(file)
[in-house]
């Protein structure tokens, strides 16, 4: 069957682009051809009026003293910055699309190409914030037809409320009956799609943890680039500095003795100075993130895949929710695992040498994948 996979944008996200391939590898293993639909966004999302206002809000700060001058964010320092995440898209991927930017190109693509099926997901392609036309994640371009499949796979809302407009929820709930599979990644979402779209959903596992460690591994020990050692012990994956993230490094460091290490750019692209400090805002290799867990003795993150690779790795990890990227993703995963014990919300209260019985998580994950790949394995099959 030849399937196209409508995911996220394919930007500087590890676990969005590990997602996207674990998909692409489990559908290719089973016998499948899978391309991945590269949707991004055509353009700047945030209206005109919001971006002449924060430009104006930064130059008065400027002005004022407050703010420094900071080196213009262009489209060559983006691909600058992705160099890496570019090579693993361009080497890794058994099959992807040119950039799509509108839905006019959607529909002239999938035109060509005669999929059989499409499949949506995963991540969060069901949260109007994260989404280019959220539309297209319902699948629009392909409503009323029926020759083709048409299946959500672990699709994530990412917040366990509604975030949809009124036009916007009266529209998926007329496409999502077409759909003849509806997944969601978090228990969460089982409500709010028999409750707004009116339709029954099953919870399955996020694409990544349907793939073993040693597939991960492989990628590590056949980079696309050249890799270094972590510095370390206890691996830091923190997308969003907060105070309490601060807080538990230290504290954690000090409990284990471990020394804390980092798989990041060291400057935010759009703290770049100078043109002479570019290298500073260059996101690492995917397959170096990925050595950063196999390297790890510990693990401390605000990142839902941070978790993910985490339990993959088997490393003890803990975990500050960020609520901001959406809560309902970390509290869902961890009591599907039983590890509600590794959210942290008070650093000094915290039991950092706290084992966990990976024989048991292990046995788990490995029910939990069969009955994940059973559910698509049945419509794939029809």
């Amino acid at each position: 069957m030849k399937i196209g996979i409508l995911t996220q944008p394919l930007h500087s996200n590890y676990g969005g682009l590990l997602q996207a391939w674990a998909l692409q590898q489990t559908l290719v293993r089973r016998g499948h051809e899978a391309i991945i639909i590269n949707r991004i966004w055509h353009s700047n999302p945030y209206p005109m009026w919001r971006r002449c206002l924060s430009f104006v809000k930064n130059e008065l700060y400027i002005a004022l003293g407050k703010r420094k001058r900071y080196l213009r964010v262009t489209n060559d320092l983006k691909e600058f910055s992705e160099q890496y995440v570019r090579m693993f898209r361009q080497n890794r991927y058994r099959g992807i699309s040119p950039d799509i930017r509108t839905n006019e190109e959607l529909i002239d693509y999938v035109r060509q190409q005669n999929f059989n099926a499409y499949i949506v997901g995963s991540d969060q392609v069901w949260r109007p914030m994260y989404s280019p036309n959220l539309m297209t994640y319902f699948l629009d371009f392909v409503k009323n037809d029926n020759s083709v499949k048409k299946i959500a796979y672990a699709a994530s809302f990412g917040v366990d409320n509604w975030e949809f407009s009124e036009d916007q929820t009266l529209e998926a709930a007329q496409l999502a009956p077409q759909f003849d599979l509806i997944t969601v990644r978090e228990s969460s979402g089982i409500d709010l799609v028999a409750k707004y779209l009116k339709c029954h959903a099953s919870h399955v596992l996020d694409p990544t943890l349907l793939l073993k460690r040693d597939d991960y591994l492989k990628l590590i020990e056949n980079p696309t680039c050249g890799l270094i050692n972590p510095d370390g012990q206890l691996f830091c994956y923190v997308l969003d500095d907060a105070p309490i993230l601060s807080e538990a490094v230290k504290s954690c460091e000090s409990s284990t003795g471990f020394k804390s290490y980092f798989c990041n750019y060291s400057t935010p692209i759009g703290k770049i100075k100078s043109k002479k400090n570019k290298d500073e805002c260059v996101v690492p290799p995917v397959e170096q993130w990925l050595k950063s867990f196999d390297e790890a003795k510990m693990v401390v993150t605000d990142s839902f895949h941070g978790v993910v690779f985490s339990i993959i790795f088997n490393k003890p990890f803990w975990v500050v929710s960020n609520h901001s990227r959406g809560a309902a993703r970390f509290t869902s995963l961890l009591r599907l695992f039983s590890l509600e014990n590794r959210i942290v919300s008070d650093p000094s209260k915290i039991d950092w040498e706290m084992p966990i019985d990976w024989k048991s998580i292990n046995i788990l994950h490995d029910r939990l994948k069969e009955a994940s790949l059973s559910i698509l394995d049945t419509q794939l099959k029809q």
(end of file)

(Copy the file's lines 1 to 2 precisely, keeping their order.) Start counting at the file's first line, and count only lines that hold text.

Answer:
[in-house]
């Protein structure tokens, strides 16, 4: 069957682009051809009026003293910055699309190409914030037809409320009956799609943890680039500095003795100075993130895949929710695992040498994948 996979944008996200391939590898293993639909966004999302206002809000700060001058964010320092995440898209991927930017190109693509099926997901392609036309994640371009499949796979809302407009929820709930599979990644979402779209959903596992460690591994020990050692012990994956993230490094460091290490750019692209400090805002290799867990003795993150690779790795990890990227993703995963014990919300209260019985998580994950790949394995099959 030849399937196209409508995911996220394919930007500087590890676990969005590990997602996207674990998909692409489990559908290719089973016998499948899978391309991945590269949707991004055509353009700047945030209206005109919001971006002449924060430009104006930064130059008065400027002005004022407050703010420094900071080196213009262009489209060559983006691909600058992705160099890496570019090579693993361009080497890794058994099959992807040119950039799509509108839905006019959607529909002239999938035109060509005669999929059989499409499949949506995963991540969060069901949260109007994260989404280019959220539309297209319902699948629009392909409503009323029926020759083709048409299946959500672990699709994530990412917040366990509604975030949809009124036009916007009266529209998926007329496409999502077409759909003849509806997944969601978090228990969460089982409500709010028999409750707004009116339709029954099953919870399955996020694409990544349907793939073993040693597939991960492989990628590590056949980079696309050249890799270094972590510095370390206890691996830091923190997308969003907060105070309490601060807080538990230290504290954690000090409990284990471990020394804390980092798989990041060291400057935010759009703290770049100078043109002479570019290298500073260059996101690492995917397959170096990925050595950063196999390297790890510990693990401390605000990142839902941070978790993910985490339990993959088997490393003890803990975990500050960020609520901001959406809560309902970390509290869902961890009591599907039983590890509600590794959210942290008070650093000094915290039991950092706290084992966990990976024989048991292990046995788990490995029910939990069969009955994940059973559910698509049945419509794939029809």